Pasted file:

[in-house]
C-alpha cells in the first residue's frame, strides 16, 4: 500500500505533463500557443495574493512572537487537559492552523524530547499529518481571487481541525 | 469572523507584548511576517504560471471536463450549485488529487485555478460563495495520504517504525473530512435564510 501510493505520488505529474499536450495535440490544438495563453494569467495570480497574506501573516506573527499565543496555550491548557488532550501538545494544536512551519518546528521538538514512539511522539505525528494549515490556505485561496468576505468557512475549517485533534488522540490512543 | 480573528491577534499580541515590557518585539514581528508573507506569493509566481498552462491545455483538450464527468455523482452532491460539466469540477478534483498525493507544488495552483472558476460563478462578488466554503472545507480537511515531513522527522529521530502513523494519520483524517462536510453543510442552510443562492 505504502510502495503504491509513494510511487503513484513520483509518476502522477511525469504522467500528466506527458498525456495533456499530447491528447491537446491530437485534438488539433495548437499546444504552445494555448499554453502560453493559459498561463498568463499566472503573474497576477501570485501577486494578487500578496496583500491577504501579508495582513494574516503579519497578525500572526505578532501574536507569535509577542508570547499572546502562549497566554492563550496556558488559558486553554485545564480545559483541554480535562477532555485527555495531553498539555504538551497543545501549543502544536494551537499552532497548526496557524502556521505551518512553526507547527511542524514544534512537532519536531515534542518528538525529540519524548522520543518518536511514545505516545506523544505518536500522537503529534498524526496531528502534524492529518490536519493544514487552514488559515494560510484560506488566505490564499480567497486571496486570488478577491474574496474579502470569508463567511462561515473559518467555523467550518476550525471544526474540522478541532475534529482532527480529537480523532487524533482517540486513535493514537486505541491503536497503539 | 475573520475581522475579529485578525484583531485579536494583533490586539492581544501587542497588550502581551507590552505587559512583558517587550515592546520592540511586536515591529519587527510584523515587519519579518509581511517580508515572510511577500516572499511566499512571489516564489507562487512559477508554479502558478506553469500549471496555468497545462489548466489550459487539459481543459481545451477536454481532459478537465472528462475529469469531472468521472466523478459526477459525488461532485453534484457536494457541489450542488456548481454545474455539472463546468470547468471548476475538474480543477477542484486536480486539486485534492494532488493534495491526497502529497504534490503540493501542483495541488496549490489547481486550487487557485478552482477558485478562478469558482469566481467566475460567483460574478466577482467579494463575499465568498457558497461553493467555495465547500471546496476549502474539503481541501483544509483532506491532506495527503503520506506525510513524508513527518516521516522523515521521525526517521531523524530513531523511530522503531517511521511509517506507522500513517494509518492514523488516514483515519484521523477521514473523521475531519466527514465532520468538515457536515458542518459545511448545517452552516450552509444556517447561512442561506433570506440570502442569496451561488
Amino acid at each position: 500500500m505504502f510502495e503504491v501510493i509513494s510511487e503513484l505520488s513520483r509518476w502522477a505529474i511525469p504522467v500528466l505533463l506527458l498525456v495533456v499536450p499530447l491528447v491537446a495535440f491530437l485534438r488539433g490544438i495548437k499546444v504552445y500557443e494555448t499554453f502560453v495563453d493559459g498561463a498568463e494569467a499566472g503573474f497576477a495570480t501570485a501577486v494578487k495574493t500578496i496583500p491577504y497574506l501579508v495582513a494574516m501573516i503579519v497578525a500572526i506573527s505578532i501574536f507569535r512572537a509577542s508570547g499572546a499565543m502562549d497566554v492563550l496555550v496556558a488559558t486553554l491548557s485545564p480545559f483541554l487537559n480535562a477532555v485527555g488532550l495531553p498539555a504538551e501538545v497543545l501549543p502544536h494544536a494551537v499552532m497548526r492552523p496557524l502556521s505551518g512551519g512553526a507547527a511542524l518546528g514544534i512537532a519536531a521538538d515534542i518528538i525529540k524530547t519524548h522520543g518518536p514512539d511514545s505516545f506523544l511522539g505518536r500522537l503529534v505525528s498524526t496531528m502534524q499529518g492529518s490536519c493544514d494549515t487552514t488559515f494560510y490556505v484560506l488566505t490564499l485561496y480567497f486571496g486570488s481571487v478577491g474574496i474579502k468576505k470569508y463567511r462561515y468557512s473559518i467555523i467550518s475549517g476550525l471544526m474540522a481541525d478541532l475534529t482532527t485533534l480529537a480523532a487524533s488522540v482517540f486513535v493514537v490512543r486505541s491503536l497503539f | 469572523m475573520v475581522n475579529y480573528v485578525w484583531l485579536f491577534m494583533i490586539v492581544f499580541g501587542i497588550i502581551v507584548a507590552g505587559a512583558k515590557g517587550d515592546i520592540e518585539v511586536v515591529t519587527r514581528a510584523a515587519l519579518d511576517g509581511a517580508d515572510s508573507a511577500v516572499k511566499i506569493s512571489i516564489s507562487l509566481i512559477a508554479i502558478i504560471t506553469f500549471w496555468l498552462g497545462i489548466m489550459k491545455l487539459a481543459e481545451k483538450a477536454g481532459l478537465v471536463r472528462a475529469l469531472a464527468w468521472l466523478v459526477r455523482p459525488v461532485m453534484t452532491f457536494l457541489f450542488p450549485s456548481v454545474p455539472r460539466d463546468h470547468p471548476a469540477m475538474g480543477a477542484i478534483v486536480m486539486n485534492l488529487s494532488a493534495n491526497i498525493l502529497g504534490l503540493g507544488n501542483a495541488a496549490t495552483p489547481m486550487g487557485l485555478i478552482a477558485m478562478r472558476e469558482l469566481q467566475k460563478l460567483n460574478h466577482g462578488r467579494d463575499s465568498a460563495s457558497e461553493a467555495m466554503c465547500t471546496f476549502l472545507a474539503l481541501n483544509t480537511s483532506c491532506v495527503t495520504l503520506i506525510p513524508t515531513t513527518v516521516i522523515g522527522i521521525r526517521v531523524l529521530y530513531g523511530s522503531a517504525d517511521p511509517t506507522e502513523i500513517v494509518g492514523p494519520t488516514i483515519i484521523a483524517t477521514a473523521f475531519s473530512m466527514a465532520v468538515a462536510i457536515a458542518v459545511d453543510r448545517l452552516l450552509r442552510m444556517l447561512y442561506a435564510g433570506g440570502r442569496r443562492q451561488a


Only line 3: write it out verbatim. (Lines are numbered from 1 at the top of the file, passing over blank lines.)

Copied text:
Amino acid at each position: 500500500m505504502f510502495e503504491v501510493i509513494s510511487e503513484l505520488s513520483r509518476w502522477a505529474i511525469p504522467v500528466l505533463l506527458l498525456v495533456v499536450p499530447l491528447v491537446a495535440f491530437l485534438r488539433g490544438i495548437k499546444v504552445y500557443e494555448t499554453f502560453v495563453d493559459g498561463a498568463e494569467a499566472g503573474f497576477a495570480t501570485a501577486v494578487k495574493t500578496i496583500p491577504y497574506l501579508v495582513a494574516m501573516i503579519v497578525a500572526i506573527s505578532i501574536f507569535r512572537a509577542s508570547g499572546a499565543m502562549d497566554v492563550l496555550v496556558a488559558t486553554l491548557s485545564p480545559f483541554l487537559n480535562a477532555v485527555g488532550l495531553p498539555a504538551e501538545v497543545l501549543p502544536h494544536a494551537v499552532m497548526r492552523p496557524l502556521s505551518g512551519g512553526a507547527a511542524l518546528g514544534i512537532a519536531a521538538d515534542i518528538i525529540k524530547t519524548h522520543g518518536p514512539d511514545s505516545f506523544l511522539g505518536r500522537l503529534v505525528s498524526t496531528m502534524q499529518g492529518s490536519c493544514d494549515t487552514t488559515f494560510y490556505v484560506l488566505t490564499l485561496y480567497f486571496g486570488s481571487v478577491g474574496i474579502k468576505k470569508y463567511r462561515y468557512s473559518i467555523i467550518s475549517g476550525l471544526m474540522a481541525d478541532l475534529t482532527t485533534l480529537a480523532a487524533s488522540v482517540f486513535v493514537v490512543r486505541s491503536l497503539f | 469572523m475573520v475581522n475579529y480573528v485578525w484583531l485579536f491577534m494583533i490586539v492581544f499580541g501587542i497588550i502581551v507584548a507590552g505587559a512583558k515590557g517587550d515592546i520592540e518585539v511586536v515591529t519587527r514581528a510584523a515587519l519579518d511576517g509581511a517580508d515572510s508573507a511577500v516572499k511566499i506569493s512571489i516564489s507562487l509566481i512559477a508554479i502558478i504560471t506553469f500549471w496555468l498552462g497545462i489548466m489550459k491545455l487539459a481543459e481545451k483538450a477536454g481532459l478537465v471536463r472528462a475529469l469531472a464527468w468521472l466523478v459526477r455523482p459525488v461532485m453534484t452532491f457536494l457541489f450542488p450549485s456548481v454545474p455539472r460539466d463546468h470547468p471548476a469540477m475538474g480543477a477542484i478534483v486536480m486539486n485534492l488529487s494532488a493534495n491526497i498525493l502529497g504534490l503540493g507544488n501542483a495541488a496549490t495552483p489547481m486550487g487557485l485555478i478552482a477558485m478562478r472558476e469558482l469566481q467566475k460563478l460567483n460574478h466577482g462578488r467579494d463575499s465568498a460563495s457558497e461553493a467555495m466554503c465547500t471546496f476549502l472545507a474539503l481541501n483544509t480537511s483532506c491532506v495527503t495520504l503520506i506525510p513524508t515531513t513527518v516521516i522523515g522527522i521521525r526517521v531523524l529521530y530513531g523511530s522503531a517504525d517511521p511509517t506507522e502513523i500513517v494509518g492514523p494519520t488516514i483515519i484521523a483524517t477521514a473523521f475531519s473530512m466527514a465532520v468538515a462536510i457536515a458542518v459545511d453543510r448545517l452552516l450552509r442552510m444556517l447561512y442561506a435564510g433570506g440570502r442569496r443562492q451561488a